The novel Bomboy revolves around the character of Leke, a single young man who is portrayed as quite restless and antisocial; hence, he develops the habit of stalking women and stealing irrelevant things from people. He later finds out through a series of letter written to him by his biological father that the cause of his queer mannerisms stems from a generational curse placed on his family by a witch doctor whom they wronged. Having found the source of his troubles, Leke embarks on a mission to rid himself of the curse. All the events in the story prove that the novel Bomboy is one that can be analysed based on the verisimilitude it shares with the human society.

The novel Bomboy is rich in content in that it displays the relationship between modernity and tradition as it portrays human life. The novel portrays modernity through several ways. One of such ways is highlighted through the author’s depiction of a plethora of instances when Leke seeks modern and professional help in his search for rest and peace of mind. By so doing, themes such as: the universal theme of cultural conflict, as depicted by the clash between the Nigerian and South African beliefs; the theme of identity; the theme of love; the theme of racial discrimination; and the theme of the despicable nature of the prison system etc., are projected by the author. All the aforementioned help reinforce the argument that this novel contains some present issues faced by people in the society.

However, it is, arguably, the author’s use of traditional events that make this novel really stand out. By fusing tradition into the story, the author, who is of the Yoruba origin, has been able to reinforce several notions postulated by other Yoruba authors such as Wole Soyinka in Death and the King’s Horseman, Femi Osofisan in Women of Owu and Ola Rotimi in his Nigerian adaptation of Sophocles Oedipus Rex — that is, The Gods are not to Blame. One of these notions is the belief in the gods and their ability to affect destinies. Consequently, we have the theme of fate. All these themes combine to strengthen the argument that Bomboy is a realistic work of art with happenings that are peculiar to man.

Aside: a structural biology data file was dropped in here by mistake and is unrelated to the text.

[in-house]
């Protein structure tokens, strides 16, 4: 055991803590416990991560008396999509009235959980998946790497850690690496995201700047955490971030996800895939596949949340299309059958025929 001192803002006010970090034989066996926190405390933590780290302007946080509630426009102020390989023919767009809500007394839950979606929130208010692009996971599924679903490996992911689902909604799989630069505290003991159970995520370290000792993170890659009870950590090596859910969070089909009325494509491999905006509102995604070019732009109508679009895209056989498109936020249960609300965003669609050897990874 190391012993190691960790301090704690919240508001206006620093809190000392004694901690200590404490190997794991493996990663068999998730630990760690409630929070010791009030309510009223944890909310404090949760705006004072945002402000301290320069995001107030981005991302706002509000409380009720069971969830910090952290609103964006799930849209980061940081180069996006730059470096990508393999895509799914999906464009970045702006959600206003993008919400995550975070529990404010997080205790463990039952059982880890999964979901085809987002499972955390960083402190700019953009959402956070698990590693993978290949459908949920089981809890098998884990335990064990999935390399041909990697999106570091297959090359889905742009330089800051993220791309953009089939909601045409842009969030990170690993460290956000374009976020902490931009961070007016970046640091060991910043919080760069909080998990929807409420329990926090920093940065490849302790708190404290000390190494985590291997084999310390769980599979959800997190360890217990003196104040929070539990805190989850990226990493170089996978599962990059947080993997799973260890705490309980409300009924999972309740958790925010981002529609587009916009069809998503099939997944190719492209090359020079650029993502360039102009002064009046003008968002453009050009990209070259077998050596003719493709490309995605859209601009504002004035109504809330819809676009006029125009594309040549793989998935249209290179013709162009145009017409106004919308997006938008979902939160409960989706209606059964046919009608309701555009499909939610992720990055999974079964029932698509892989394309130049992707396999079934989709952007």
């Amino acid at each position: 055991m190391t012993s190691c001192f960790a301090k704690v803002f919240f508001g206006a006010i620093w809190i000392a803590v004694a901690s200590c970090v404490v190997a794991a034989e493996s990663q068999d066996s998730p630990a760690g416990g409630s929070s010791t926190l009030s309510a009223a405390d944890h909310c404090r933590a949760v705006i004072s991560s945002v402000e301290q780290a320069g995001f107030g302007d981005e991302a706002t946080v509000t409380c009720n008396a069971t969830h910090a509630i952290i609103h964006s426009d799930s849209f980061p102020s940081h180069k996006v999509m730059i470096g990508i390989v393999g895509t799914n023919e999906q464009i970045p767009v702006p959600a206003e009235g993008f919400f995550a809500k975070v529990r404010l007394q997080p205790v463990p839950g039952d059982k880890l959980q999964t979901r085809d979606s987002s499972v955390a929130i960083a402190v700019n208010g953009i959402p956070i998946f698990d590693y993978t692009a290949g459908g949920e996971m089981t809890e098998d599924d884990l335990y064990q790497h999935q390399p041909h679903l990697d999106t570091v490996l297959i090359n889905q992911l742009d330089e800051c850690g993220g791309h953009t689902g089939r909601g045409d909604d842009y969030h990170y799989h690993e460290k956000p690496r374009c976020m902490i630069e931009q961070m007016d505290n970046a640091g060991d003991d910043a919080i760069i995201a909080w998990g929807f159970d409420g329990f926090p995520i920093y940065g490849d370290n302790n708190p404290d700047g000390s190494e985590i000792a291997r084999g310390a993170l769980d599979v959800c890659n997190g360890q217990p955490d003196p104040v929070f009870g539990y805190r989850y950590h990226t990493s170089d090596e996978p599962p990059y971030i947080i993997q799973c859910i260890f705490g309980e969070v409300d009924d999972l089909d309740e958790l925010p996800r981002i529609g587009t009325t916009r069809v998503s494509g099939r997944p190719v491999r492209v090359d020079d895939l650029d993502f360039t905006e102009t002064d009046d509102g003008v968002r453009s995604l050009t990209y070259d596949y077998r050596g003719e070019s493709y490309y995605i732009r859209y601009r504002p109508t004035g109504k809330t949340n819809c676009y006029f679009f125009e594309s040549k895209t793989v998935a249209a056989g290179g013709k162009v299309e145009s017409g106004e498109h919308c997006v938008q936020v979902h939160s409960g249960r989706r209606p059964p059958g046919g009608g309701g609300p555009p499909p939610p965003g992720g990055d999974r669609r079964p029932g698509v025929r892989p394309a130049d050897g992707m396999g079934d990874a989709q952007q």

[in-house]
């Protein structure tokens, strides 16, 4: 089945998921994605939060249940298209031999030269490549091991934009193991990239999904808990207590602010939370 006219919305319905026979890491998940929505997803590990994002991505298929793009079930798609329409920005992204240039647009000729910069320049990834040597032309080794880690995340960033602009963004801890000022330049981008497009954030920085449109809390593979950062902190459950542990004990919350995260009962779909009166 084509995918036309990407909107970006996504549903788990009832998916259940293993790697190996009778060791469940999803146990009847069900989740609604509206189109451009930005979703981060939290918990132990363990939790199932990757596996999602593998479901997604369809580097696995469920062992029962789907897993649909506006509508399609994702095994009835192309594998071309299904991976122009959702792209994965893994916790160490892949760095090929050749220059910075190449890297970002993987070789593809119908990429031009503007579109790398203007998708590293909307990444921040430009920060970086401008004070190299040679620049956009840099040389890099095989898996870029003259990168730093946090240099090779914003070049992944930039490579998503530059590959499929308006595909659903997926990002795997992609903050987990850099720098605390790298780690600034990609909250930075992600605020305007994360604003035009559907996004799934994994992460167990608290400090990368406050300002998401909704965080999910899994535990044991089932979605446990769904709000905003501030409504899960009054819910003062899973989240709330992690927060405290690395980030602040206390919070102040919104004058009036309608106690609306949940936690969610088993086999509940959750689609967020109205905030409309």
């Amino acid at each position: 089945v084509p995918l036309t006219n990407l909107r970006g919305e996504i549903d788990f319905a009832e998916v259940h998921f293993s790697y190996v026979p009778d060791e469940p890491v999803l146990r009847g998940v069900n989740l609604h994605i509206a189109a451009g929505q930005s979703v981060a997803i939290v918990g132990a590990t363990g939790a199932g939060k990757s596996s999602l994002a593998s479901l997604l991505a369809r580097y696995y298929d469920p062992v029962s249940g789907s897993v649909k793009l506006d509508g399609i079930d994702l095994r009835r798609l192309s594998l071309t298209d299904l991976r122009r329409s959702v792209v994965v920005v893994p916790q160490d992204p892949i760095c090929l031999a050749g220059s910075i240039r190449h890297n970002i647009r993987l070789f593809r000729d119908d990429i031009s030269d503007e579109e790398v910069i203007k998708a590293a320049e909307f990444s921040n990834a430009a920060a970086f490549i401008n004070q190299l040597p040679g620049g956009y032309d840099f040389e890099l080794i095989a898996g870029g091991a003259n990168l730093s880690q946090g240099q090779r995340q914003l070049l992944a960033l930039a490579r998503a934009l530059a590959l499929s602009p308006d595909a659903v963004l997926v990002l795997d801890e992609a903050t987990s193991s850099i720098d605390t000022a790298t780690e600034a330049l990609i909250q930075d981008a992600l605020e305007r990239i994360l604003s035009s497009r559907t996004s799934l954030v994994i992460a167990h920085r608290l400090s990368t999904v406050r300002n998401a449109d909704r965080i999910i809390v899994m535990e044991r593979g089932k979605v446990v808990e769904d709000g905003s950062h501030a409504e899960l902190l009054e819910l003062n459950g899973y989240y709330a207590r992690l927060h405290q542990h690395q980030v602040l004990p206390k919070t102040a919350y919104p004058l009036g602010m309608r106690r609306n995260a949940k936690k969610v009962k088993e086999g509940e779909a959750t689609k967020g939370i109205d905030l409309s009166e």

The theme of fate can be considered as central to this story. The author develops this theme by employing several literary devices such as flashback, suspense and other factors such as happenstance. Through these devices, the theme of fate is established and the reader is also able to link different events to the subject matter. One may be tempted to argue that the author’s use of similar dates to convey past events that have significant effects on present events is purely coincidental. However, it simply strengthens the argument that everything has been premeditated by the gods. Hence, one can be justified to describe the gods as domineering and all powerful because they are capable of determining the destinies of man. This theme of fate is arguably most prominent in the life of Oscar, who from a very little age realises that he will never know peace or be happy because of the curse of the witch doctor, an emissary of the gods, on his family. Therefore, one can be justified to declare that it is the pronouncement of the gods that made Leke to behave awkwardly.